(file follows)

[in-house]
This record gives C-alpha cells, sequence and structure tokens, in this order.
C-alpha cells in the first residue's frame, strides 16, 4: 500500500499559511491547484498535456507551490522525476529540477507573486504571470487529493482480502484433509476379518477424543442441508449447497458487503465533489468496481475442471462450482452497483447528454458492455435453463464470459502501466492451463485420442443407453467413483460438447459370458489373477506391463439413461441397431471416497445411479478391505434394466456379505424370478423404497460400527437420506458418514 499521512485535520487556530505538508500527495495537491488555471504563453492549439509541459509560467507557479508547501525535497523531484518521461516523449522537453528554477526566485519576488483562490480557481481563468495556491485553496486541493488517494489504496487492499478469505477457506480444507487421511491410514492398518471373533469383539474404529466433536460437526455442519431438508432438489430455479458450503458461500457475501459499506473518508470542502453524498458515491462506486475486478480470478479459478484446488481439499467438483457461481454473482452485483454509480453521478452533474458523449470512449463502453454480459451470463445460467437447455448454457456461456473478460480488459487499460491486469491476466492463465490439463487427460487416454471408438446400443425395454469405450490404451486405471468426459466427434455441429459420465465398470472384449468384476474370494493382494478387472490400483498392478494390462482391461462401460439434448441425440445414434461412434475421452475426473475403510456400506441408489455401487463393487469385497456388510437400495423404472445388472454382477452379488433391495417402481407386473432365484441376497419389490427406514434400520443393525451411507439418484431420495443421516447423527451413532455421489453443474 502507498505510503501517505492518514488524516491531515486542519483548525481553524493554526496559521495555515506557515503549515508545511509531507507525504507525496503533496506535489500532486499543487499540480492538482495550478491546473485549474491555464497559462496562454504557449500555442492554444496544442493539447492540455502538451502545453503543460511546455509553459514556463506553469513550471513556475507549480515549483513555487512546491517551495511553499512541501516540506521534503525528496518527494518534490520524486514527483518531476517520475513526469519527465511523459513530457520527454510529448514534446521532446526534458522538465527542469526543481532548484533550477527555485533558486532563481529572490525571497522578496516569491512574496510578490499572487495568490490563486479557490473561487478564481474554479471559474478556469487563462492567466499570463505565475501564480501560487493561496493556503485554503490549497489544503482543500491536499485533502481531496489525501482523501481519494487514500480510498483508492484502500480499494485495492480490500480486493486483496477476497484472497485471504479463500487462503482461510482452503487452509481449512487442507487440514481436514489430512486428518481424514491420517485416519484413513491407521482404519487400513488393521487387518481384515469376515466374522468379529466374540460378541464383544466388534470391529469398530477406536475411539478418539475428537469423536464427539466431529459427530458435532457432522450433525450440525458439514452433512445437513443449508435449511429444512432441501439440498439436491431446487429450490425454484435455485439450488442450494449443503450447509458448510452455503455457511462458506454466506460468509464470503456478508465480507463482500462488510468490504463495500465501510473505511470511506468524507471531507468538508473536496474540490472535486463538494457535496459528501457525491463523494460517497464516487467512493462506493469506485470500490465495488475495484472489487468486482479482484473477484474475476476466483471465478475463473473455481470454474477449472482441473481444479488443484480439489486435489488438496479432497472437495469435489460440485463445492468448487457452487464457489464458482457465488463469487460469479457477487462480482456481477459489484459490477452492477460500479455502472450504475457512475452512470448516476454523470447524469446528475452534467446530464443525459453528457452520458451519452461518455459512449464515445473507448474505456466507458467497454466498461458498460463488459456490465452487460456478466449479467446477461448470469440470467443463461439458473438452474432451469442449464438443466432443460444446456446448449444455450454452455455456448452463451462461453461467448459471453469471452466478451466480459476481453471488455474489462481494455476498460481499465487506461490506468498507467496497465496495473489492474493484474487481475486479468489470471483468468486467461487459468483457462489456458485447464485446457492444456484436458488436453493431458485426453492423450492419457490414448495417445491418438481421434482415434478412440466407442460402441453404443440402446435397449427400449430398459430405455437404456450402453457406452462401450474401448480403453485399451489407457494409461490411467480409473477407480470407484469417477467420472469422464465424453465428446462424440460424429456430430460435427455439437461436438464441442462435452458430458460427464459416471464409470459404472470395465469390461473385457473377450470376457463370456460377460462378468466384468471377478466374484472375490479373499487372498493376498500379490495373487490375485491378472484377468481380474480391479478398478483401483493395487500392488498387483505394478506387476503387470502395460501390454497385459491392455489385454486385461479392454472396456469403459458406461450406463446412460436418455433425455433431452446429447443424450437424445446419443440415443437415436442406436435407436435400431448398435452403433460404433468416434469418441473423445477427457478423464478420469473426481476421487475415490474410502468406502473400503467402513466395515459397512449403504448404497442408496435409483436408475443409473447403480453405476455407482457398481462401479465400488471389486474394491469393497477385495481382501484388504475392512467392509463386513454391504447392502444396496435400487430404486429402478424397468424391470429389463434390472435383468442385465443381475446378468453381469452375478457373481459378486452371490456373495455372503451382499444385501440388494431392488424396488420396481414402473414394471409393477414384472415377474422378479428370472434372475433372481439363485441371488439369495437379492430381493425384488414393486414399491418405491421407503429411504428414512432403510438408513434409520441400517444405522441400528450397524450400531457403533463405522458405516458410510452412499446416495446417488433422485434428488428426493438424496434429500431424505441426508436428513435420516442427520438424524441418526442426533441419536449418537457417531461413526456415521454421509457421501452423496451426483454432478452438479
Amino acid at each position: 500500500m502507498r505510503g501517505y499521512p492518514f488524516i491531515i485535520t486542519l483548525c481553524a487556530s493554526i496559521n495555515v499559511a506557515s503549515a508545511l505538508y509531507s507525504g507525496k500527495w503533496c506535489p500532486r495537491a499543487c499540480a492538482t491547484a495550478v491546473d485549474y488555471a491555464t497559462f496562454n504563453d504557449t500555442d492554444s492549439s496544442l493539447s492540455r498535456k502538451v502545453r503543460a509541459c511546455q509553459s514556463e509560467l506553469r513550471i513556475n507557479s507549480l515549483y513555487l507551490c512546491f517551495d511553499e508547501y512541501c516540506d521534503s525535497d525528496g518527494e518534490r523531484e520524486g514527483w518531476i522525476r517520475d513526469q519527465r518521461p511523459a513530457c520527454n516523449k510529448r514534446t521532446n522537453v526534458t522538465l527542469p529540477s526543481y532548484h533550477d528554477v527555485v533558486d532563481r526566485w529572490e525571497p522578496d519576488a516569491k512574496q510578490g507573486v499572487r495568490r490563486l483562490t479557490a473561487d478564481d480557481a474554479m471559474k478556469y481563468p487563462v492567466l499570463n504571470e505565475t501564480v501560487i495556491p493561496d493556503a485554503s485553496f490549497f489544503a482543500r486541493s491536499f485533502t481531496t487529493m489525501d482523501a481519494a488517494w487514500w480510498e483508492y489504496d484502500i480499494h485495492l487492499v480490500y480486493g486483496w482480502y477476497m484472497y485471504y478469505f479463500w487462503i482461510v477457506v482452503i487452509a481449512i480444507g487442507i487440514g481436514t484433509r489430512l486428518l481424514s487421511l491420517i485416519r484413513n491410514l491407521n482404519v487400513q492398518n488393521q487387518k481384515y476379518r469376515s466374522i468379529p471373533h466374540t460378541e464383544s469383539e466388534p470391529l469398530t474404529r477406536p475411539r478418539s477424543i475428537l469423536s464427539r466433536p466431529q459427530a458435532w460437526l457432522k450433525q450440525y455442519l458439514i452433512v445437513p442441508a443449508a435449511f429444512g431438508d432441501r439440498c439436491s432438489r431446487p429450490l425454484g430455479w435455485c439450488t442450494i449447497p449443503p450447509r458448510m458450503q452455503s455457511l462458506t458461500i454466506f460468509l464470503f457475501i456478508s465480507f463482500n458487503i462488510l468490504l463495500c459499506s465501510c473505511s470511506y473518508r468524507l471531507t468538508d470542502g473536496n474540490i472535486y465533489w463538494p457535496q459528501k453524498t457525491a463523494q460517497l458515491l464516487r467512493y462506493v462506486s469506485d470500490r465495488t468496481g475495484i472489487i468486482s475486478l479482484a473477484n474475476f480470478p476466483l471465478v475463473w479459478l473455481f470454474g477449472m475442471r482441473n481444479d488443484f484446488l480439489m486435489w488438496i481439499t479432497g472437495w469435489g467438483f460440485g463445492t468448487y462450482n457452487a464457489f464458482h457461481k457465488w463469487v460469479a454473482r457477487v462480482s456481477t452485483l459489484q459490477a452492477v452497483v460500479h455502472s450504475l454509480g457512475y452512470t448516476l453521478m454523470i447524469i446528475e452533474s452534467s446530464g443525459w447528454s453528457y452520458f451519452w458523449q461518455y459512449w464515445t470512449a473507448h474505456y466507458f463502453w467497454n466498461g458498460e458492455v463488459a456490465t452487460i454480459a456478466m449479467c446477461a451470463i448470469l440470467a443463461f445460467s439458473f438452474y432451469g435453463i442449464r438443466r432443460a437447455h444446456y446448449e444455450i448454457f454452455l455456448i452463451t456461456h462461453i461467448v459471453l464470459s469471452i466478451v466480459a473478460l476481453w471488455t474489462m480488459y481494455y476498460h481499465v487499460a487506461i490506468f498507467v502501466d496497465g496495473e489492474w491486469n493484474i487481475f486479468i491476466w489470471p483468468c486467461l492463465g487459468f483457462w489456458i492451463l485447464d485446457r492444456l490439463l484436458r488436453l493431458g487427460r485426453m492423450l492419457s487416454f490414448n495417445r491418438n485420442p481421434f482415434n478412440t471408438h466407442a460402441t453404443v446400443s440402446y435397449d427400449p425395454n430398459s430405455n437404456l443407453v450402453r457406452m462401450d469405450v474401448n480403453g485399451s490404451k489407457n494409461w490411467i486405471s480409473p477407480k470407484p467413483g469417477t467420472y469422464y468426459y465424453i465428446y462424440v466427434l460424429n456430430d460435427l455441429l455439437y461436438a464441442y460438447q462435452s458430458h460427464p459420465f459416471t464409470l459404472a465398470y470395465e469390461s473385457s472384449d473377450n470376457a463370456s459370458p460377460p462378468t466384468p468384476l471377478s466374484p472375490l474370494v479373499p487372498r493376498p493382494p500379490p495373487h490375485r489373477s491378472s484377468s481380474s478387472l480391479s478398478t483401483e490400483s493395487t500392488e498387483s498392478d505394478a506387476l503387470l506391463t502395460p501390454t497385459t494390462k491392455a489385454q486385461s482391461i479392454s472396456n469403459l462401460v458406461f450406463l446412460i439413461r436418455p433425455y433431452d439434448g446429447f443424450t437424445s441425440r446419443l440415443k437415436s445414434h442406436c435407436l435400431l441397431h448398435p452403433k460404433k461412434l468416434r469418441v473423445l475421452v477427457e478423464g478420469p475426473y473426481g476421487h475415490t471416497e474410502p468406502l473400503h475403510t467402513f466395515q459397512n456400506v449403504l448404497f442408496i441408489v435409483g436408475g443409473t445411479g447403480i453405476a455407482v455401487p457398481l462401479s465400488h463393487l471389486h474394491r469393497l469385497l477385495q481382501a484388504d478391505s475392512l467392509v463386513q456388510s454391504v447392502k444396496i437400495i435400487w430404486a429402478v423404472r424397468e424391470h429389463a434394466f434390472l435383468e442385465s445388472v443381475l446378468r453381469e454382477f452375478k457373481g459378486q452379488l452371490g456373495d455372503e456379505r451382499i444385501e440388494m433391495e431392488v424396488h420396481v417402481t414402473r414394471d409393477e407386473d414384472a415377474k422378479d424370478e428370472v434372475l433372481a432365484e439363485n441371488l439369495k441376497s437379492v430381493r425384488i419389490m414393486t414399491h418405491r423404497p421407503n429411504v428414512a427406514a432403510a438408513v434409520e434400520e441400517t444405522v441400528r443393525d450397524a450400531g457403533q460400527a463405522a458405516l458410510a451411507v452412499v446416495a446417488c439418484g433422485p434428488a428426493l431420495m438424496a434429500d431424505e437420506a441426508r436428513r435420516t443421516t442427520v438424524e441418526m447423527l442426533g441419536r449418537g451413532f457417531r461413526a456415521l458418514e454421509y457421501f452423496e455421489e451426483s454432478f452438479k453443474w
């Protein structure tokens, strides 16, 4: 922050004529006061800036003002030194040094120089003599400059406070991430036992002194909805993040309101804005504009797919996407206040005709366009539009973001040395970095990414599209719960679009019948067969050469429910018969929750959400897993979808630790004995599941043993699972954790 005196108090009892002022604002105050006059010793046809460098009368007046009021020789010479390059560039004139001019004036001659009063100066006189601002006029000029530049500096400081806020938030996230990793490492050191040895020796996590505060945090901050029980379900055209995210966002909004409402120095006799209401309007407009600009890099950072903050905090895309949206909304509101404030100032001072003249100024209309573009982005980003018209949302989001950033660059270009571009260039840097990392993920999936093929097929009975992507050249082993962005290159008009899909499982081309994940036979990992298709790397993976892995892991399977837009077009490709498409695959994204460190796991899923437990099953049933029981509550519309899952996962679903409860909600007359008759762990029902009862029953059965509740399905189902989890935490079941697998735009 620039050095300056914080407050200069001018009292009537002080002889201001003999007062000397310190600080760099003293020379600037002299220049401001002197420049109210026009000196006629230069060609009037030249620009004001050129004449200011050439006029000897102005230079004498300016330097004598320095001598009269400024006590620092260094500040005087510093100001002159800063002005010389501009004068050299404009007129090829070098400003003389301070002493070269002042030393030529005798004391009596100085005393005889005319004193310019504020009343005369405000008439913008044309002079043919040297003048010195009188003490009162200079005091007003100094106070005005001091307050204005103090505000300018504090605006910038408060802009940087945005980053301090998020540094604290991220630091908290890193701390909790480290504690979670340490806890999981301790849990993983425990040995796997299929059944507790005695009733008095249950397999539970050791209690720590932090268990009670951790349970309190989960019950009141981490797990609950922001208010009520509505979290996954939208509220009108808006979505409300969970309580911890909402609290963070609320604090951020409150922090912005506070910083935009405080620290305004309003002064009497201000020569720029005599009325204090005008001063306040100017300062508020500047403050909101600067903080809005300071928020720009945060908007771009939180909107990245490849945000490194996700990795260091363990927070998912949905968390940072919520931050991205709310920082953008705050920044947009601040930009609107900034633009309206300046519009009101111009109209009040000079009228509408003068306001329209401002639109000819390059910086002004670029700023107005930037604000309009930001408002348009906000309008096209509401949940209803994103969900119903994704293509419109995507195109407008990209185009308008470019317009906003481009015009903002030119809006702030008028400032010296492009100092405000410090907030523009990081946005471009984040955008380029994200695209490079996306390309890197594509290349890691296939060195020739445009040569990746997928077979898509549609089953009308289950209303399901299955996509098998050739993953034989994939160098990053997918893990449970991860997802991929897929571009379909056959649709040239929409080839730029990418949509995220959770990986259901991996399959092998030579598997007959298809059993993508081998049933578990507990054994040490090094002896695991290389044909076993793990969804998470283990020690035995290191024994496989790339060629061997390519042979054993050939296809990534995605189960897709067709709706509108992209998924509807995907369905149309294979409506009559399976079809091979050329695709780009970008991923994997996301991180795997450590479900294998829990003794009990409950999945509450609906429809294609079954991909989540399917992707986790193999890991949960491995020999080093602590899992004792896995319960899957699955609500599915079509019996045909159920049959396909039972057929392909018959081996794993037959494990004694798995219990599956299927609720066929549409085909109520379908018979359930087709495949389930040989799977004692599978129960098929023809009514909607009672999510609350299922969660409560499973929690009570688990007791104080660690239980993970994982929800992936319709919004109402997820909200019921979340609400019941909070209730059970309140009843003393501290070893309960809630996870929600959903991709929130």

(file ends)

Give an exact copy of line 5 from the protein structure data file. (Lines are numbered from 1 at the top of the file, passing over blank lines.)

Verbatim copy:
């Protein structure tokens, strides 16, 4: 922050004529006061800036003002030194040094120089003599400059406070991430036992002194909805993040309101804005504009797919996407206040005709366009539009973001040395970095990414599209719960679009019948067969050469429910018969929750959400897993979808630790004995599941043993699972954790 005196108090009892002022604002105050006059010793046809460098009368007046009021020789010479390059560039004139001019004036001659009063100066006189601002006029000029530049500096400081806020938030996230990793490492050191040895020796996590505060945090901050029980379900055209995210966002909004409402120095006799209401309007407009600009890099950072903050905090895309949206909304509101404030100032001072003249100024209309573009982005980003018209949302989001950033660059270009571009260039840097990392993920999936093929097929009975992507050249082993962005290159008009899909499982081309994940036979990992298709790397993976892995892991399977837009077009490709498409695959994204460190796991899923437990099953049933029981509550519309899952996962679903409860909600007359008759762990029902009862029953059965509740399905189902989890935490079941697998735009 620039050095300056914080407050200069001018009292009537002080002889201001003999007062000397310190600080760099003293020379600037002299220049401001002197420049109210026009000196006629230069060609009037030249620009004001050129004449200011050439006029000897102005230079004498300016330097004598320095001598009269400024006590620092260094500040005087510093100001002159800063002005010389501009004068050299404009007129090829070098400003003389301070002493070269002042030393030529005798004391009596100085005393005889005319004193310019504020009343005369405000008439913008044309002079043919040297003048010195009188003490009162200079005091007003100094106070005005001091307050204005103090505000300018504090605006910038408060802009940087945005980053301090998020540094604290991220630091908290890193701390909790480290504690979670340490806890999981301790849990993983425990040995796997299929059944507790005695009733008095249950397999539970050791209690720590932090268990009670951790349970309190989960019950009141981490797990609950922001208010009520509505979290996954939208509220009108808006979505409300969970309580911890909402609290963070609320604090951020409150922090912005506070910083935009405080620290305004309003002064009497201000020569720029005599009325204090005008001063306040100017300062508020500047403050909101600067903080809005300071928020720009945060908007771009939180909107990245490849945000490194996700990795260091363990927070998912949905968390940072919520931050991205709310920082953008705050920044947009601040930009609107900034633009309206300046519009009101111009109209009040000079009228509408003068306001329209401002639109000819390059910086002004670029700023107005930037604000309009930001408002348009906000309008096209509401949940209803994103969900119903994704293509419109995507195109407008990209185009308008470019317009906003481009015009903002030119809006702030008028400032010296492009100092405000410090907030523009990081946005471009984040955008380029994200695209490079996306390309890197594509290349890691296939060195020739445009040569990746997928077979898509549609089953009308289950209303399901299955996509098998050739993953034989994939160098990053997918893990449970991860997802991929897929571009379909056959649709040239929409080839730029990418949509995220959770990986259901991996399959092998030579598997007959298809059993993508081998049933578990507990054994040490090094002896695991290389044909076993793990969804998470283990020690035995290191024994496989790339060629061997390519042979054993050939296809990534995605189960897709067709709706509108992209998924509807995907369905149309294979409506009559399976079809091979050329695709780009970008991923994997996301991180795997450590479900294998829990003794009990409950999945509450609906429809294609079954991909989540399917992707986790193999890991949960491995020999080093602590899992004792896995319960899957699955609500599915079509019996045909159920049959396909039972057929392909018959081996794993037959494990004694798995219990599956299927609720066929549409085909109520379908018979359930087709495949389930040989799977004692599978129960098929023809009514909607009672999510609350299922969660409560499973929690009570688990007791104080660690239980993970994982929800992936319709919004109402997820909200019921979340609400019941909070209730059970309140009843003393501290070893309960809630996870929600959903991709929130």